Megyn Kelly is having a very good month.
And we’re not talking from a ratings perspective, either.
Comparing Kelly to her competition at 9:00 PM is now a pointless exercise. The May numbers show her beating CNN’s taped programming (Bourdain, Rowe, etc.) and MSNBC’s Rachel Maddow many nights by a 3-to-1 ratio or more. It’s actually been that way for some time and Kelly’s dominance appears to only be getting stronger. All of that said, what this column will focus on is all the headlines/buzz the program is generating long after the 44-year-old Albany Law grad signs off at 10:00 PM ET.
The past month has seen Kelly first accomplish what many try and often fail to do on a daily basis in cable news: own a distinct voice on a controversial issue without hurting one’s brand. It’s a tough trick to pull off. By being distinctive, you’re therefore being unique. By being unique, it invariably means you’re in the minority and therefore swimming against common sentiment on a particular topic.
And that’s the wire Kelly negotiated upon–without ambiguity–supporting Pamela Geller‘s First Amendment right to free speech during the organizer’s patently-reckless Draw Mohammad contest on May 5th. Obviously, the “patently-reckless” characterization illustrates which camp I fell into on the matter (free speech is one thing, purposely provoking violence through it is quite another). But disagreement doesn’t mean not listening to what the other side has to say, and Kelly taking on many of her on-air brethren at her own network (particularly Bill O’Reilly) while making her case (“We don’t compromise our values”) with genuine passion and candor became Must-See-TV. In the end, the Geller controversy and the First Amendment narrative became her story, and Kelly owned it despite being in what felt like the minority opinion.
Following that was the Jeb Bush interview on May 11th. Know this. The former Florida governor may never fully recover from the impression his answer to Kelly’s knowing-what-we-know-now question on the invasion of Iraq has made in instantly turning him into George W. Bush 2.0. That assessment may be unfair. Jeb may be the more capable leader. But what Kelly exposed was Jeb’s biggest weakness:
His sensitivity toward his brother’s feelings and reluctance to criticize his track record.
By initially stating he would go into Iraq knowing what we know now, Jeb gave a preview of what his campaign will ultimately be about: running for the highest office in the land while not making his brother look bad in the process. And when you heard him try towalk back the initial answer to Kelly on at least four different occasions days later, one thing became abundantly clear: Jeb won’t be running against Hillary Clinton as much as he’ll be running against the 43rd President if he somehow wins the nomination. If that’s the case, he shouldn’t even bother running, no matter how much money is backing him.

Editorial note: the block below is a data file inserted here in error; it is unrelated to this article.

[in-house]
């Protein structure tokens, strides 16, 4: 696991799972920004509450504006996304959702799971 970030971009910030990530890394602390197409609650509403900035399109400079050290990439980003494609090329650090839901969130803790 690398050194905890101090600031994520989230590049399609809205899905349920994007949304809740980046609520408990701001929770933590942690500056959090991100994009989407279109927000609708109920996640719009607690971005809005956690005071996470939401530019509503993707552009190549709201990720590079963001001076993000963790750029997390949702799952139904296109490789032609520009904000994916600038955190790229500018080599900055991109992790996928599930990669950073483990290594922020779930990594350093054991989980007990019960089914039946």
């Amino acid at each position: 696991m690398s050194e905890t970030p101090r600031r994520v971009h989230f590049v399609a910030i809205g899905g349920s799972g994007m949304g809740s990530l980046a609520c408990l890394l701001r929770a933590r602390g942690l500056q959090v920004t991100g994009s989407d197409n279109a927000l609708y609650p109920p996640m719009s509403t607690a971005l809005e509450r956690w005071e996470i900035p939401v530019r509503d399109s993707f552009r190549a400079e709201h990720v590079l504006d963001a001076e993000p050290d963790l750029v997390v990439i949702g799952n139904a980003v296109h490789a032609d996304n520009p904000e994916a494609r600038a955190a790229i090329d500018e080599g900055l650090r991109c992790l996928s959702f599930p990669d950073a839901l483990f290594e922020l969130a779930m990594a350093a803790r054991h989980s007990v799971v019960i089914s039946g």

Remember: all of this came about in what some–at least those who don’t watch Kelly on a nightly basis–perceived would be a relatively easy Q&A for Bush. But as we saw during her interview with Dick Cheney–which could be argued as the toughest one he’s had since going back into private life–Kelly isn’t out to score points with the RNC. And it’s that unpredictability and doggedness (regardless of interviewee) that keeps people coming back.
So when it was time for the Jim Bob and Michelle Duggar to decide who to go to speak out in light of the devastating revelation that son Josh had molested five young girls when he was a teenager (including his own sisters), they didn’t turn to Oprah, a semi-retired Barbara Walters or the new queen of daytime in Ellen DeGeneres. Instead, it’s Kelly and her team who landed the most coveted interview of the year this side of Bruce Jenner.
According to the press release, Kelly’s interview with Jim Bob and Michelle Duggar will directly address Josh’s molestation allegations, as well as the resulting controversy in politics and the media at large. How detailed Kelly’s questions (and the Duggars’ answers) will be remains to be seen.
The interview, which was filmed at the Duggar home in Arkansas, will air on The Kelly File on Wednesday, June 3, at 9 p.m. ET on the Fox News Channel. Additional segments from the pre-taped interview will be broadcast during a Kelly File special that Friday at 9 p.m. ET.
Owner of the Geller controversy. Owner of the question that led to the sound bite that may doom Jeb Bush’s candidacy before it ever begins. Owner of the first conversation with Jim Bob and Michelle Duggar since the news of their son rocked the country.
Megyn Kelly is having a very good month.
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